3 Results

The PCM experiments are assessed by calculating the correlation between model and observed seasonal mean SST anomalies during boreal summer (June-July-August, JJA) when Atlantic Niño variability peaks [Xie and Carton, 2004]. It is obvious that PCM-Hflux (Figure 2b) performs much better than PCM-STD (Figure 2a) at reproducing observed SST variability in the tropical Atlantic. PCM-STD shows skill only in a very small area, while PCM-Hflux clearly shows skill in a large area over the central and eastern tropical Atlantic (correlation as high as 0.6). Correspondingly, PCM-Hflux is also superior to PCM-STD at capturing observed Atlantic Niño events, as reflected in the SST anomalies averaged over the Atl3 region (20W–0W, 3S–3N; Figure 3). PCM-STD seldom captures observed Atlantic Niño events (Figure 3a). The correlation in Atl3 SST between observations and PCM-STD is −0.05 from 1958 to 2013 and 0.1 after 1979 (the satellite era). On the contrary, PCM-Hflux simulates observed Atlantic Niño remarkably well and captures almost all events (Figure 3b). The correlation in Atl3 SST between observations and PCM-Hflux is 0.67 from 1958 to 2013 and up to 0.71 after 1979. It follows that a model that employs surface heat flux correction is able to reproduce up to 50% of the variance of Atlantic Niño as seen in observations using knowledge only of the observed wind stress anomalies that drive the ocean, whereas the same model run without surface heat flux correction shows no skill. It is noticeable that each ensemble member in PCM-Hflux also simulates an Atl3 SST time series very close to the observations (Figure 3b and Table S1).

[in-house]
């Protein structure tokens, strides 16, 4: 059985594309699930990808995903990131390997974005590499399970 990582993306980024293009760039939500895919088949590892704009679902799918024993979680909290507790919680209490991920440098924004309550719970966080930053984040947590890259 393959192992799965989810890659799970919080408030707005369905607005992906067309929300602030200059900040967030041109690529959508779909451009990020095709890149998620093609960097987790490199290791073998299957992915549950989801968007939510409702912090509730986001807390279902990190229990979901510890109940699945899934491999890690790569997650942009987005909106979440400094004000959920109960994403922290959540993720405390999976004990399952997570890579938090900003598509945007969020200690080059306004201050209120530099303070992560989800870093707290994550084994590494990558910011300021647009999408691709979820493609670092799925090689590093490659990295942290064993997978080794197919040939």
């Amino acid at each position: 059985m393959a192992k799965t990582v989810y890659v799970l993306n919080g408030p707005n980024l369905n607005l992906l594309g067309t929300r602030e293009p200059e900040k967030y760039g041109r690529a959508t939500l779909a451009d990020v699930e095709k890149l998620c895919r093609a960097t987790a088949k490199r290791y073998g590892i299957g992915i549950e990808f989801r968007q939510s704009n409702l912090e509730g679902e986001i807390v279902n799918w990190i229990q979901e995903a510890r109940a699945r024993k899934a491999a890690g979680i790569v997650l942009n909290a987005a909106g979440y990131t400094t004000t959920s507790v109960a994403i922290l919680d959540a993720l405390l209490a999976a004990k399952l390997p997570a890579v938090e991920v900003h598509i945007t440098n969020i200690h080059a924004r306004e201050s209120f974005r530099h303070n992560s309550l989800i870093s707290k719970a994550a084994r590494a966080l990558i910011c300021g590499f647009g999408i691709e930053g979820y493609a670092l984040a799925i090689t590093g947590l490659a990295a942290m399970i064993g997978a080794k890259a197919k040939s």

Details are in the caption following the image
Pointwise correlation for seasonal mean (JJA) anomalies against observations in (a, b) SST from 1958 to 2013, (c, d) rainfall from 1979 to 2013, and (e, f) sea surface height from 1993 to 2013 using PCM-STD (Figures 2a, 2c, and 2e) and PCM-Hflux (Figures 2b, 2d, and 2f). In Figures 2a–2f, observations from HadISST [Rayner et al., 2003], GPCP rainfall [Adler et al., 2003], and satellite-observed SSH (http://www.aviso.oceanobs.com/) are employed, respectively.
Details are in the caption following the image
(a) Seasonal mean (JJA) SST anomalies averaged over the Atl3 box (20W–0W, 3S–3N) from HadISST (black line) [Rayner et al., 2003], the ensemble mean (red line), and individual ensemble members (blue lines) of PCM-STD and (b) SST anomalies averaged over the Atl3 box (20W-0W, 3S-3N) from HadISST (black line) [Rayner et al., 2003], the ensemble mean (red line), and individual ensemble members (blue lines) of PCM-Hflux.

Consistent with the better performance at simulating observed SST variability, PCM-Hflux (Figure 2d) also performs better than PCM-STD (Figure 2c) at capturing observed rainfall (Global Precipitation Climatology Project, GPCP) [Adler et al., 2003] variability during boreal summer from 1979 to 2013. The area with correlation equal to or larger than 0.4 in rainfall is much larger in PCM-Hflux than in PCM-STD.

The PCM experiments are also compared against observations in subsurface temperature variations (Figures 2e and 2f). Here sea surface height (SSH) variations are employed as a proxy for subsurface temperature variations since in the equatorial oceans, SSH is closely related to the depth of the 20C isotherm (Z20) [e.g., Cane, 1984]. Obviously, PCM-STD and PCM-Hflux show similar performance when simulating observed SSH variations in the tropical Atlantic. This is interesting and means that the anomalous upper ocean circulation in the two model versions, driven by the same imposed wind stress anomalies, is similar despite the presence of the warm bias in PCM-STD.